Chronic viral infections, such as those caused by HCV, HBV, and HIV, are among the leading causes of morbidity and mortality in the world (1). These viruses have successfully developed mechanisms to evade immune clearance in the majority of infected individuals (2). A large proportion of patients fails to respond to antiviral treatment or develop significant drug toxicity (3), thus remaining at risk for disease progression. The consequences of chronic HCV infection represent compelling health problems, accounting for the most frequent cause of viral-related cirrhosis and liver cancer and the leading indication for liver transplantation in the United States (4).

Individuals who spontaneously control the acute phase of virus replication demonstrate polyfunctional HCV-specific CD4+ and CD8+ T cells that appear critical for protective immunity. In contrast, establishment of persistent infection is characterized by lack of sufficient CD4+ T cell help and impaired virus-specific CD8+ T cell responses (decreased cytokine production, proliferation, and cytotoxicity; refs. 5, 6). The failure of CD8+ CTL responses directed against HCV in chronic infection is related to multiple factors. The low fidelity of the viral polymerase contributes to the mutability of HCV genomes, and CTL-mediated immune selective pressure has been shown to drive the evolution of escape mutations favoring viral persistence (610). However, viral fitness costs may inhibit the development of escape mutations, thus pointing to other crucial mechanisms such as T cell exhaustion. T cell exhaustion during chronic viral infection is associated with initial normal effector differentiation followed by a progressive loss of function over time due to sustained exposure of T cells to viral antigens (11, 12).

The molecular signature of T cell exhaustion has revealed that one common phenotype is the overexpression of inhibitory receptor molecules (11, 13). In this regard, the inhibitory receptor programmed death 1 (PD-1), a CD28 family costimulatory/coinhibitory molecule, is highly expressed on virus-specific exhausted CTLs cells in comparison to functional memory CD8+ T cells and regulates CTL dysfunction (13). The recent observation that PD-1 expression is decreased on HCV-specific CTLs that recognize mutated versus intact viral epitopes (14) underscores a plausible link between the mechanisms of mutational escape and immune exhaustion.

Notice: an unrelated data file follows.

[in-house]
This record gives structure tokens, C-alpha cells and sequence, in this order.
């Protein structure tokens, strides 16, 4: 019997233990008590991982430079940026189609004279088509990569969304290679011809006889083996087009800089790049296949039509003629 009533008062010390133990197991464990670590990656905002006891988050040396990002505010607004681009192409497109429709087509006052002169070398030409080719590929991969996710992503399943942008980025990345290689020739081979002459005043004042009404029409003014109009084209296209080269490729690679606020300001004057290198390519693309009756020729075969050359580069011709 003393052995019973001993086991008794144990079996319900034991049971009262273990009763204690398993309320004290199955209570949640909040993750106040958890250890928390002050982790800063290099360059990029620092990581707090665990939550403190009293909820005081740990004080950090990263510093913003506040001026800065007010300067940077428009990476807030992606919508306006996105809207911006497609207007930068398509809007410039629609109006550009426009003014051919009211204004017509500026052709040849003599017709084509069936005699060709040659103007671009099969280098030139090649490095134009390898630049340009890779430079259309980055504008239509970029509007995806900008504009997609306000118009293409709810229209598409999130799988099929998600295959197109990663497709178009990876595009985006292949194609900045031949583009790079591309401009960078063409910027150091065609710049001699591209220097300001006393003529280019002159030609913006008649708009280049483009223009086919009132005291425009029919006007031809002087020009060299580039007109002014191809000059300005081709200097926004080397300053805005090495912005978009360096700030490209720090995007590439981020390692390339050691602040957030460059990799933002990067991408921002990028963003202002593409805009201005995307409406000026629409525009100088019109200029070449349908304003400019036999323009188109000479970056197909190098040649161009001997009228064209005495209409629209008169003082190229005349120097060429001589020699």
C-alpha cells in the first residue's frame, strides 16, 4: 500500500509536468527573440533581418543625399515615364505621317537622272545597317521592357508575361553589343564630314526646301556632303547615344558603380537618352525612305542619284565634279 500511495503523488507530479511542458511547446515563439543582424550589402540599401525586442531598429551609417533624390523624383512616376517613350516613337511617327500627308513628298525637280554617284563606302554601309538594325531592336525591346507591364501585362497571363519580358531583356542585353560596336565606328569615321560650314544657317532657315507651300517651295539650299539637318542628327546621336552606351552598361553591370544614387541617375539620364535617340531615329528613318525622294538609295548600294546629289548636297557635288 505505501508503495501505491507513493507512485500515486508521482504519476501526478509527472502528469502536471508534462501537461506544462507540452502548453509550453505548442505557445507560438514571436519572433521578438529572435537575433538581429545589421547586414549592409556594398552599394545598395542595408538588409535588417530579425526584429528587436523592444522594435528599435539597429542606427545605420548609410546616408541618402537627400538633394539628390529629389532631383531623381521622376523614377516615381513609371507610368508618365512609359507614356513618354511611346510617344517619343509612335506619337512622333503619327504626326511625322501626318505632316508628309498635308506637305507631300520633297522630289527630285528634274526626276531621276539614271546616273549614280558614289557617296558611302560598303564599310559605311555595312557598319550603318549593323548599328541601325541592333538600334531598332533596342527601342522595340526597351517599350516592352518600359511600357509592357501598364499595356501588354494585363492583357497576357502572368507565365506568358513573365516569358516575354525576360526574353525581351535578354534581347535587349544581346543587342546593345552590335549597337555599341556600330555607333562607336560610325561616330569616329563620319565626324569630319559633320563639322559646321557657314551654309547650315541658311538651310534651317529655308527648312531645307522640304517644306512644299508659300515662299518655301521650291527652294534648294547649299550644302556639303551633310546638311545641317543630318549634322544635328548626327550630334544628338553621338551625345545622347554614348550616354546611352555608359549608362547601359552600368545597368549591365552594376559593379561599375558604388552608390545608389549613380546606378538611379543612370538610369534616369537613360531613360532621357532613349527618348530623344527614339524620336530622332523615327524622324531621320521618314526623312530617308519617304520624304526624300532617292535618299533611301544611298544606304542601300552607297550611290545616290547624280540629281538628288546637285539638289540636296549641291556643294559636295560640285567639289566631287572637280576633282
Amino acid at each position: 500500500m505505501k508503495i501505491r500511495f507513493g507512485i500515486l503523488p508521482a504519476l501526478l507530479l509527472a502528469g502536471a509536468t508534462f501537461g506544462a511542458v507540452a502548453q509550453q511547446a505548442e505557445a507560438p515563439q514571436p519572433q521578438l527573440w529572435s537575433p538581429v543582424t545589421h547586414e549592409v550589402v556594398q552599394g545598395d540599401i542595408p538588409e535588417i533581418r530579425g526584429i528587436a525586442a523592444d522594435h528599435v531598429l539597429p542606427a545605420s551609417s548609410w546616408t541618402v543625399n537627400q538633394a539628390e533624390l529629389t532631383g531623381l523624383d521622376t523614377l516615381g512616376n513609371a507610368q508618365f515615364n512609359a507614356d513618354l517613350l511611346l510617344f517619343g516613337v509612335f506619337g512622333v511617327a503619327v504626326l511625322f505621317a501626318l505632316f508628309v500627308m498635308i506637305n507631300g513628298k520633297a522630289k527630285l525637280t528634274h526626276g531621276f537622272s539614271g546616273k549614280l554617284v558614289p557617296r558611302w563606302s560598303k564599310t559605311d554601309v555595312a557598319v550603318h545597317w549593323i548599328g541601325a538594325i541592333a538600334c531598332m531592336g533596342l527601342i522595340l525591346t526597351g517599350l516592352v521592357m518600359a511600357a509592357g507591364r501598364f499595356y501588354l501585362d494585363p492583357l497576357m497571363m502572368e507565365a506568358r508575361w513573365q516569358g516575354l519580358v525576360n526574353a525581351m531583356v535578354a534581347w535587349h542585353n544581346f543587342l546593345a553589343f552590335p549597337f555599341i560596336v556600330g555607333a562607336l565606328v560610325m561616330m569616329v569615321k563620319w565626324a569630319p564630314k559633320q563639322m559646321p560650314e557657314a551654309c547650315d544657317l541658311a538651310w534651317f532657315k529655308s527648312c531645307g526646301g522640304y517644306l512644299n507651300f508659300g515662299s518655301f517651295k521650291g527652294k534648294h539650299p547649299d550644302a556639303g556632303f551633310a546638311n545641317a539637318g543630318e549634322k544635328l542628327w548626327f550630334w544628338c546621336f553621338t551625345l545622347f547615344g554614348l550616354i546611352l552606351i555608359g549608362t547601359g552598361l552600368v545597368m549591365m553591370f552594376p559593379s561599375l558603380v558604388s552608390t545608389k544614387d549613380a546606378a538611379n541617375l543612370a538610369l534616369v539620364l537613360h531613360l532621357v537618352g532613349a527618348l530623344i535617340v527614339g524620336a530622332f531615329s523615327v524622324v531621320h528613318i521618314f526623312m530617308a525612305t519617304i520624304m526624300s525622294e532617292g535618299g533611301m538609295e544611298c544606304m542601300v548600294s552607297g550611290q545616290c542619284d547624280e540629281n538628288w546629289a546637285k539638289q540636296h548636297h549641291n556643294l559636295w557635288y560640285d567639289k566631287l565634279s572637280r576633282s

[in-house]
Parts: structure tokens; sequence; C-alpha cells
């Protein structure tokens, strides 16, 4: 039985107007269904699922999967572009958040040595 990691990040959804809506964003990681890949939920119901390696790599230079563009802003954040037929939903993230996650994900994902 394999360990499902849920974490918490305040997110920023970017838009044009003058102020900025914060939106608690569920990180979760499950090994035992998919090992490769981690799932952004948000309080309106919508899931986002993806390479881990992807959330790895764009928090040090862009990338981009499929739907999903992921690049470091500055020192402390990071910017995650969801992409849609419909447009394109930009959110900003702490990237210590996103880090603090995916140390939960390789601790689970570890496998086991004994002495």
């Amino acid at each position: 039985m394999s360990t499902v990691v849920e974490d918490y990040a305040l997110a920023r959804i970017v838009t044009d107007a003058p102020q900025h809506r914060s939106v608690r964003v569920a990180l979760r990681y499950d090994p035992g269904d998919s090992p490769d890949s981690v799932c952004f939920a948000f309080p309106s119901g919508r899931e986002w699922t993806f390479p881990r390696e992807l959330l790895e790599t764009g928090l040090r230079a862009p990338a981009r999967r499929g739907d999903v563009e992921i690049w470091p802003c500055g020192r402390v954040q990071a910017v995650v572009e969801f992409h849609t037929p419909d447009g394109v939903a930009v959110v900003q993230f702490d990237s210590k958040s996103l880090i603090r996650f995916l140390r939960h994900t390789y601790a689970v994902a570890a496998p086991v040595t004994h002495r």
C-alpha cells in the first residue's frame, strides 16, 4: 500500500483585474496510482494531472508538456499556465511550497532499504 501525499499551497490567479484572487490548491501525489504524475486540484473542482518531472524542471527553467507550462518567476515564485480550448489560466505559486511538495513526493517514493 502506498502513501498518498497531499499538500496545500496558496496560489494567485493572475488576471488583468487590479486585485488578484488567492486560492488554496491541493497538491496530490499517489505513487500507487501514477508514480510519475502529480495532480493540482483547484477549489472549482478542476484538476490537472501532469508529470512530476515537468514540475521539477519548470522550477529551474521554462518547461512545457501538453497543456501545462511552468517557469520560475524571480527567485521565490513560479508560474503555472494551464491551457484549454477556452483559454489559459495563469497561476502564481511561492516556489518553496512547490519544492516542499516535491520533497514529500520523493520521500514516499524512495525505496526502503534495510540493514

T cell immunoglobulin and mucin domain–containing molecule 3 (Tim-3) is a novel membrane protein initially identified on terminally differentiated Th1 cells in mice (15), and more recently shown to be a T cell exhaustion marker in humans infected with HIV (16) and HCV (17). We hypothesized that the coexpression of inhibitory molecules Tim-3 and PD-1 would demarcate particularly exhausted T cells and determine the virologic outcome of acute HCV infection. We used detailed surface and intracellular phenotypic analyses as well as multifunctional assays in patients with acute infection and well-defined outcomes, as well as those with longstanding HCV infection, including intrahepatic lymphocyte sampling. We found that the level of dual Tim-3 and PD-1 expression on HCV-specific CTLs predated the development of viral persistence, providing greater prognostic information than single expression and viral level. Moreover, the population of PD-1+Tim-3+ T cells was also enriched for within the central memory T cell (TCM) subset relative to the effector memory T cell (TEM) population and in the hepatic relative to the peripheral compartment. Higher expression levels of these inhibitory molecules correlated with impaired Th1/Tc1 cytokine secretion and diminished cytotoxic potential. Furthermore, whereas blockade of either PD-1 or Tim-3 enhanced proliferation of HCV-specific CTLs to a similar extent, cytotoxicity was increased predominantly by Tim-3 blockade. Taken together, these data indicate that defective T cell response, one of the primary reasons for lack of immune control of persistent pathogens such as HCV (18), correlates with the expression of these inhibitory molecules and that their manipulation represents a potential target for novel immunotherapeutic approaches.